Environmental assessment (EA) is our key tool for making environmental decisions, such as pipeline, dam and mine approvals, and the development of plans, programs and policies that affect the environment. But in Canada, this system is broken.
The new Canadian Environmental Assessment Act, 2012 (CEAA 2012) – enacted as part of omnibus “budget” bill C-38 – is not working for the environment, the public or industry. It restricts the quality and quantity of information necessary for making sound decisions, reviews too few activities and shuts citizens out of decision-making, forcing them to take to the courts and the streets for a fair consideration of their concerns.
Replacing CEAA, 2012 with a visionary, sustainability-based next-generation environmental assessment law will help ensure a healthy, secure, more democratic and sustainable Canada.
In May 2016, environmental assessment experts from across Canada gathered at the Federal EA Reform Summit organized by West Coast Environmental Law to discuss, crystallize thinking, weigh options and seek to find common ground on solutions to key issues in federal EA in preparation for participation in the mandated review of EA processes.
In September 2016, an Expert Panel launched a public review of Canada’s environmental assessment processes. It is important that the Expert Panel hear from Canadians about how Canada needs a stronger, fairer law governing how we make decisions about things like pipelines, dams, government policies and meeting our Paris Agreement commitments to address climate change.
From the outcomes of the Federal EA Reform Summit, West Coast Environmental Law developed 12 Pillars of Next Generation Environmental Assessment, recommending a set of integrated reforms to strengthen Canada’s environmental assessment framework.
These reforms include:
- Sustainability as a core objective, to ensure the long-term health of the environment and communities
- Meaningful public participation for everyone
- Accessible information for the public, Indigenous groups and stakeholders
- A climate test to ensure Canada stays on track to meet its climate goals
- A framework for addressing the cumulative effects of industrial and other activities regionally
- Collaborative decision-making with Indigenous governments, based on nation-to-nation relationships and the obligation to secure free, prior and informed consent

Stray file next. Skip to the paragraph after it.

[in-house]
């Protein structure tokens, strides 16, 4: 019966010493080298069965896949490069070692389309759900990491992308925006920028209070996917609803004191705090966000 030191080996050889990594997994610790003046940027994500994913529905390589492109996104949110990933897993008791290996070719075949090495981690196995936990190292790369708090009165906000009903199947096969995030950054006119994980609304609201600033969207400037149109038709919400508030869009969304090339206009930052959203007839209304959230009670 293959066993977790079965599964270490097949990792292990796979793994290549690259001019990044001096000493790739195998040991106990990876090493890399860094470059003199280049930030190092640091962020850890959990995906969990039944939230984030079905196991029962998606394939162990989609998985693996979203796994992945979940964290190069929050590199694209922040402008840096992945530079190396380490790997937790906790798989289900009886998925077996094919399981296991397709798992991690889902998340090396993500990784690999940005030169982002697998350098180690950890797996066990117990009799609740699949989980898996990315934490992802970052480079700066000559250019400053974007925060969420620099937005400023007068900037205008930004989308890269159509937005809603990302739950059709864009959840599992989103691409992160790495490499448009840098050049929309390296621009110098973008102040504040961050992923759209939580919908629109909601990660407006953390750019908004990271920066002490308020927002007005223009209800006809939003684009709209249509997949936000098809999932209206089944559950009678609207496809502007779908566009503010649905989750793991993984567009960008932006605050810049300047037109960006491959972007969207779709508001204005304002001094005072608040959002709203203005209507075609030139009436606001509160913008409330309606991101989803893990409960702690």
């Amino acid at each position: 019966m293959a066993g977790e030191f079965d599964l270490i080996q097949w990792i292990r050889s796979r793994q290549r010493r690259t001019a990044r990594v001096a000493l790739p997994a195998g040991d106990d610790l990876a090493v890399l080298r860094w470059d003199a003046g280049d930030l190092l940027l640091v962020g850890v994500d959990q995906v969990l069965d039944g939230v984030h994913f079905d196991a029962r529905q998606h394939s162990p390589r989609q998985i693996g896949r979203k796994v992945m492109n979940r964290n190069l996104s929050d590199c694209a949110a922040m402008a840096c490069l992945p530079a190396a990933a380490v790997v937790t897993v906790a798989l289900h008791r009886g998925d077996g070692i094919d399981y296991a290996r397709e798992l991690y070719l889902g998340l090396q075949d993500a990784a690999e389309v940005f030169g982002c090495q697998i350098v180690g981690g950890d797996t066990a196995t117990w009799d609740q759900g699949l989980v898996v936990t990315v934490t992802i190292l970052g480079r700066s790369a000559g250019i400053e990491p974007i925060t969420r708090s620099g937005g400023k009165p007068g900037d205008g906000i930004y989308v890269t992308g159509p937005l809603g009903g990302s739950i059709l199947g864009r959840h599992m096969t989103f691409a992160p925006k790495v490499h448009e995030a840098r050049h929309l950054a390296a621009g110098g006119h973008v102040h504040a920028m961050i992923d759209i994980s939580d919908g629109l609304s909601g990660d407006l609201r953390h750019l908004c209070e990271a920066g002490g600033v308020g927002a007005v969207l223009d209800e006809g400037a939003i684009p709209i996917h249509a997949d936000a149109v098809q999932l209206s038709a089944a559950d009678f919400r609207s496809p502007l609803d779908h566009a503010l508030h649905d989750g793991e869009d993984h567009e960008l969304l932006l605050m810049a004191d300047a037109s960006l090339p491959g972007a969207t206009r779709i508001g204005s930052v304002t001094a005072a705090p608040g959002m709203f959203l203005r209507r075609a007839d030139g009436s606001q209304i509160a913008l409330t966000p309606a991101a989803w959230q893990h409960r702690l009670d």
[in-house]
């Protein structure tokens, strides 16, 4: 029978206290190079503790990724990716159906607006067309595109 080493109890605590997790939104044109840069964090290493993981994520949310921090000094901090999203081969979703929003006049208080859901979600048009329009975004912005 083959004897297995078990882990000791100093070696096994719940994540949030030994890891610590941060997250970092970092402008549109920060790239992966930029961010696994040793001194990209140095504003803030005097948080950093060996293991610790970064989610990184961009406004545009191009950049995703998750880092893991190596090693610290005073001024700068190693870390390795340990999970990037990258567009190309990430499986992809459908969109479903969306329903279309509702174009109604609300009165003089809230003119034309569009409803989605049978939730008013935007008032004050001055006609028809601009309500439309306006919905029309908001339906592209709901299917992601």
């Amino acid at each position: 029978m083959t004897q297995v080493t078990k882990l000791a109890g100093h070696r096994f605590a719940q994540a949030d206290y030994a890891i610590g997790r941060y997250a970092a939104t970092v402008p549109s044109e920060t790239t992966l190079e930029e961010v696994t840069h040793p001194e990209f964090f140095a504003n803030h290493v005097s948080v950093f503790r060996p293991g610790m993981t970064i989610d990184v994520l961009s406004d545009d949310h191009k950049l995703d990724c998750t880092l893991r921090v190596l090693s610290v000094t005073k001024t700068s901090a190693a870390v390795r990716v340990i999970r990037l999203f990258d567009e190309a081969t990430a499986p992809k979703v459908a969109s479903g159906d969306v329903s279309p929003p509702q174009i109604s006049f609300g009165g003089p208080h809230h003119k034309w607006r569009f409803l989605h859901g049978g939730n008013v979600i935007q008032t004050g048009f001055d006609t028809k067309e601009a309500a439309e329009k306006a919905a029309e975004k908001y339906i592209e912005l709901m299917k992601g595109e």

- Rules and criteria to encourage transparency, accountability and credibility, and to ensure decisions are based on science, knowledge and public participation
- September 19, 2016 – Expert Panel launched its public review of environmental assessment processes, beginning its cross-country tour with public hearings and workshops in Saskatoon, SK
- December 15, 2016 – Final in-person engagement session, in Nanaimo, BC
- December 23, 2016 – Closing date for written and online submissions
- March 31, 2017 – Deadline for the Expert Panel to submit its report and recommendations to the Minister of Environment and Climate Change
- Mid-2017 – Once the Expert Panel has completed its work, the Minister of Environment and Climate Change will consider the recommendations in the Panel's report and identify next steps to improve federal environmental assessment processes
For the full schedule of public workshops and engagement sessions, visit the Expert Panel's website:
Ways to participate
There are a number of different ways to have your say. There will be opportunities to participate both in person and online, and the Panel is accepting written submissions both via email and snail-mail. Each of the different types of participation options is described below, with tips on what the Panel is looking for and how you might want to frame your submissions.
This fall, the Panel is travelling to communities across Canada to hold public and Indigenous engagement sessions to hear about what works and what doesn’t work in federal EA. The public may attend the Indigenous sessions, although priority for participation may be given to Indigenous peoples. In most communities, the Indigenous engagement sessions are the day after the public sessions.
The Panel is visiting communities in every province except PEI and will be conducting its final sessions in British Columbia in December. You can find the full calendar of sessions and information on how to register on the EA Review Panel’s website.